Original Research ARTICLE
The Presence of Genotoxic and/or Pro-inflammatory Bacterial Genes in Gut Metagenomic Databases and Their Possible Link With Inflammatory Bowel Diseases
- 1Center for Collaborative Research in Health Disparities – RCMI Program, Medical Sciences Campus, University of Puerto Rico, San Juan, Puerto Rico
- 2Department of Biochemistry, Medical Sciences Campus, University of Puerto Rico, San Juan, Puerto Rico
- 3Molecular Sciences Research Center, University of Puerto Rico, San Juan, Puerto Rico
- 4National Center for Biotechnology Information, U.S. National Library of Medicine, Bethesda, MD, United States
Background: The human gut microbiota is a dynamic community of microorganisms that mediate important biochemical processes. Differences in the gut microbial composition have been associated with inflammatory bowel diseases (IBD) and other intestinal disorders. In this study, we quantified and compared the frequencies of eight genotoxic and/or pro-inflammatory bacterial genes found in metagenomic Whole Genome Sequences (mWGSs) of samples from individuals with IBD vs. a cohort of healthy human subjects.
Methods: The eight selected gene sequences were clbN, clbB, cif, cnf-1, usp, tcpC from Escherichia coli, gelE from Enterococcus faecalis and murB from Akkermansia muciniphila. We also included the sequences for the conserved murB genes from E. coli and E. faecalis as markers for the presence of Enterobacteriaceae or Enterococci in the samples. The gene sequences were chosen based on their previously reported ability to disrupt normal cellular processes to either promote inflammation or to cause DNA damage in cultured cells or animal models, which could be linked to a role in IBD. The selected sequences were searched in three different mWGS datasets accessed through the Human Microbiome Project (HMP): a healthy cohort (N = 251), a Crohn’s disease cohort (N = 60) and an ulcerative colitis cohort (N = 17).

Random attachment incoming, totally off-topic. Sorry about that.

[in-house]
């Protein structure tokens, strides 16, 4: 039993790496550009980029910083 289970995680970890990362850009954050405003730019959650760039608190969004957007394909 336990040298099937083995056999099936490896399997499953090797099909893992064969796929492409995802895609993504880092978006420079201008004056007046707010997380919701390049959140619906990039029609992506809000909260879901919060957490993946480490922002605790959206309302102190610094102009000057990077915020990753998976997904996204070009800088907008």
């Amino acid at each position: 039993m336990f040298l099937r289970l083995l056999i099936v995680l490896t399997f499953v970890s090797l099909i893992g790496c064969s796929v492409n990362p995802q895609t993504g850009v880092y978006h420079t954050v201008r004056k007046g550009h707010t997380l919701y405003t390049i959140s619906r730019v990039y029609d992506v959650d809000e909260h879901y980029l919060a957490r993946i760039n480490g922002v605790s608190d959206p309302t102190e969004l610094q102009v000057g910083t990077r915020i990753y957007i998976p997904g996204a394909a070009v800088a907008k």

Results: Firstly, the sequences for the murB housekeeping genes from Enterobacteriaceae and Enterococci were more frequently found in the IBD cohorts (32% E. coli in IBD vs. 12% in healthy; 13% E. faecalis in IBD vs. 3% in healthy) than in the healthy cohort, confirming earlier reports of a higher presence of both of these taxa in IBD. For some of the sequences in our study, especially usp and gelE, their frequency was even more sharply increased in the IBD cohorts than in the healthy cohort, suggesting an association with IBD that is not easily explained by the increased presence of E. coli or E. faecalis in those samples.
Conclusion: Our results suggest a significant association between the presence of some of these genotoxic or pro-inflammatory gene sequences and IBDs. In addition, these results illustrate the power and limitations of the HMP database in the detection of possible clinical correlations for individual bacterial genes.